We have to accept that most judges do their best but that some are not good enough and removing these is desirable but some judging decisions do need examination. I remember being at a championship event where a dog, not ours, won the first two classes. He should have also won class three but the judge said: " you’ve had enough today" and gave him second. I am no enthusiast for entering a dog in more than one class but this decision was unfair at best. (The judge has passed on). There are judges of whom it is said that if you win with your dog then you will not win with your bitch. Judging should not be about turns at winning but about putting up the best dogs. Winning must be on merit not influenced by what another dog has done. If Mrs A has the best dog in every class then she should win every class even if it does not make the judge the most popular man/woman on the day.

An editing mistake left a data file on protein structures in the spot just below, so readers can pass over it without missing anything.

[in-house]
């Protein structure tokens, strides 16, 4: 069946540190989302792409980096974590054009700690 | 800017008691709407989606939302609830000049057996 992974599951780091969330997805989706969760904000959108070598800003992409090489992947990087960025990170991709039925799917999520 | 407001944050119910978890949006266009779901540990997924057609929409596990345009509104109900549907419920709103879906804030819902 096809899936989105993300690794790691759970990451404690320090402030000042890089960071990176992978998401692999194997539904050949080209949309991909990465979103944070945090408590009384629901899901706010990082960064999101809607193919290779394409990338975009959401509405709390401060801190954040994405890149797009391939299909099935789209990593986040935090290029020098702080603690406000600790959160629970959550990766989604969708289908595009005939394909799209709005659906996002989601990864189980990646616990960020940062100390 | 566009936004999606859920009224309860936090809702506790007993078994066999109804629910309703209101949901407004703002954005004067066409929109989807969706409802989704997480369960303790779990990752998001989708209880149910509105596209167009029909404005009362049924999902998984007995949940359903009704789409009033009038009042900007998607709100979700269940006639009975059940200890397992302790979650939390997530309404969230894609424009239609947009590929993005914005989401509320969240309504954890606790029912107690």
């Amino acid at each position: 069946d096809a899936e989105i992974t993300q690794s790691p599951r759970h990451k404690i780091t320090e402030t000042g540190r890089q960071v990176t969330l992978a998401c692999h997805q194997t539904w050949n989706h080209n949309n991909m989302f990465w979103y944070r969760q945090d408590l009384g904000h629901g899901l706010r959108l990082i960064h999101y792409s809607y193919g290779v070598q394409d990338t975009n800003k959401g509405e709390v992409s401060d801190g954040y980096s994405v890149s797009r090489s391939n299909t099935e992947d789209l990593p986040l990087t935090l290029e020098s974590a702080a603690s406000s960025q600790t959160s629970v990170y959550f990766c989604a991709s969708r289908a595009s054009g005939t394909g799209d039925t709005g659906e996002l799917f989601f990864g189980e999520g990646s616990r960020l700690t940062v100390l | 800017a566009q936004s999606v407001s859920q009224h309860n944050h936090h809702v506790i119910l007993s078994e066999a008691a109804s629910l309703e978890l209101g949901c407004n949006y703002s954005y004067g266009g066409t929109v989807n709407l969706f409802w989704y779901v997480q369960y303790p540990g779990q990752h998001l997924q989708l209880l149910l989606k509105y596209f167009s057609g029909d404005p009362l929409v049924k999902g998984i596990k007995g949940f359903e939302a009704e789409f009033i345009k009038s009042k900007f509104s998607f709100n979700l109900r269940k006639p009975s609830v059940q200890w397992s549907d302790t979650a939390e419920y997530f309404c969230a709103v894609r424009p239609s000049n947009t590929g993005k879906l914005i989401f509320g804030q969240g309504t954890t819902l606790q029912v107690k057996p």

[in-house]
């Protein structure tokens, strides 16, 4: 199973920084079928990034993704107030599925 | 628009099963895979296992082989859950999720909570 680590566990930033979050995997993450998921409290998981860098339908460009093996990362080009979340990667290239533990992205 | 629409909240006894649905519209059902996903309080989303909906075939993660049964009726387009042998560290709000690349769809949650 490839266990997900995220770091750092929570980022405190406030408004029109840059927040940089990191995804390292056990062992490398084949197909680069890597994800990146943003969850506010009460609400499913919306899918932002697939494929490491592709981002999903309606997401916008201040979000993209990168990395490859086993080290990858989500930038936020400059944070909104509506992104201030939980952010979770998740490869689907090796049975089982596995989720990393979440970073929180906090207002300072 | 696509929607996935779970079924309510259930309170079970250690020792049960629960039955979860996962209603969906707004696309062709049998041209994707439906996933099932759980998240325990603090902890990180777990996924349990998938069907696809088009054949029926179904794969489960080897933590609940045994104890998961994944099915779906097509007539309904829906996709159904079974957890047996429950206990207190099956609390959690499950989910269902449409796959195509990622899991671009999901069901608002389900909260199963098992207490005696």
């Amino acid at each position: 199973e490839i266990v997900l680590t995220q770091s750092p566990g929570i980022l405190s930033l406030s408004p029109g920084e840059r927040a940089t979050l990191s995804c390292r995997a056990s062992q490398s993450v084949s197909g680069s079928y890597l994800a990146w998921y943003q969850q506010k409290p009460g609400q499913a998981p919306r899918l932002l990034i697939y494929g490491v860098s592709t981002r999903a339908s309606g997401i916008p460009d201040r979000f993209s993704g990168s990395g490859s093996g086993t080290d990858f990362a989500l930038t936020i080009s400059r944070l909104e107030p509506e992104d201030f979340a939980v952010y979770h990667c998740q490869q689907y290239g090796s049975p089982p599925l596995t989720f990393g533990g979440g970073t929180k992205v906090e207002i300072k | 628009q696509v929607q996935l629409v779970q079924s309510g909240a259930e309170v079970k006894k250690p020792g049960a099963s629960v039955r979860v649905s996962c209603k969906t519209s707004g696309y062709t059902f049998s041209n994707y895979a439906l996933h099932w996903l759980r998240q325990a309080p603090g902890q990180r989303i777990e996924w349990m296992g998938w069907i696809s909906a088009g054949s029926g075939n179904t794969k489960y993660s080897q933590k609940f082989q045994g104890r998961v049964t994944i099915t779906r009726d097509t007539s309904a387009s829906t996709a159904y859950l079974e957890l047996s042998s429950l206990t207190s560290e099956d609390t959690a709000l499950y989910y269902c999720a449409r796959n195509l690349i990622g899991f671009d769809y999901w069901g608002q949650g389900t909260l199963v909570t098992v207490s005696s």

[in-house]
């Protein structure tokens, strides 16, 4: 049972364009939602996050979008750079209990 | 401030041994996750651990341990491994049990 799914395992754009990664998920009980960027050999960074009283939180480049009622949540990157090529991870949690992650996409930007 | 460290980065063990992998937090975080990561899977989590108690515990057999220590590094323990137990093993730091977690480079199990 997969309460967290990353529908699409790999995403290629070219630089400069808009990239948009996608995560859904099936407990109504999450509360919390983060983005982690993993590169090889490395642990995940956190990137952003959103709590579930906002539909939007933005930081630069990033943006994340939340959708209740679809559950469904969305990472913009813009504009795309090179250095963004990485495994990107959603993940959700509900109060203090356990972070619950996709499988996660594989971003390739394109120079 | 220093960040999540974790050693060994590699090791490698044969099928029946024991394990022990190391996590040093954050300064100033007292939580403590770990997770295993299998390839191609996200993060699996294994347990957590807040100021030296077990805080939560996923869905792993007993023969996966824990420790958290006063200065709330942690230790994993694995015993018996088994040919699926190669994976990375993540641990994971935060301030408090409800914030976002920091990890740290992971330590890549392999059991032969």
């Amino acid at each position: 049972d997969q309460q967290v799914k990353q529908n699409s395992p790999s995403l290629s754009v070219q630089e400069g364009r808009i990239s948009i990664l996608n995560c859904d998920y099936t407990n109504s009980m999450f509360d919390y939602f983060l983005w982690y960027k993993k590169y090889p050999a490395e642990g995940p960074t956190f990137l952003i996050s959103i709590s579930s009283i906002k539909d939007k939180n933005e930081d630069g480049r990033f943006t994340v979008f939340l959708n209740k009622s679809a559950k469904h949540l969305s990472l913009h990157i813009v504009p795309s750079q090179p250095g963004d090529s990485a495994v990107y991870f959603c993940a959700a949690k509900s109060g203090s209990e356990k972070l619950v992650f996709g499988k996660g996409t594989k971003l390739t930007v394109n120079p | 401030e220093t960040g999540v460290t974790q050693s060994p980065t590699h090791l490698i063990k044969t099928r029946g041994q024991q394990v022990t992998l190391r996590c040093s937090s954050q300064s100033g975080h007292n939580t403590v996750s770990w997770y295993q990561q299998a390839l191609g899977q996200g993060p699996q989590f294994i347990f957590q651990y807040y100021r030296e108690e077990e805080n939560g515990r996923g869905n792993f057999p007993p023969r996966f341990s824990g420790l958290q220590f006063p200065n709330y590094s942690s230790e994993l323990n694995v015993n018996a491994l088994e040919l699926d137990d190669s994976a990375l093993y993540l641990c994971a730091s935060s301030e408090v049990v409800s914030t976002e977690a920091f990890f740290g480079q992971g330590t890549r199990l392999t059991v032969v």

Knowledge

I agree with the editorial writer of Dog World (21st February) that show committees should consider exhibitors when putting up judges. They should seek judges " who in terms of knowledge, experience and genuine interest have got something to offer exhibitors." A Championship show cannot expect to always have a "new" judge especially if none good enough are available. Sometimes "hard judges" are the best to take on. I remember the late Nem Elliott being considered a hard judge of GSD but if you won a CC under her you prized it above all others. Because a judge placed you last does not mean he was wrong and if he was right you should learn from that. Because a judge placed you first does not guarantee you first next time you show under that judge.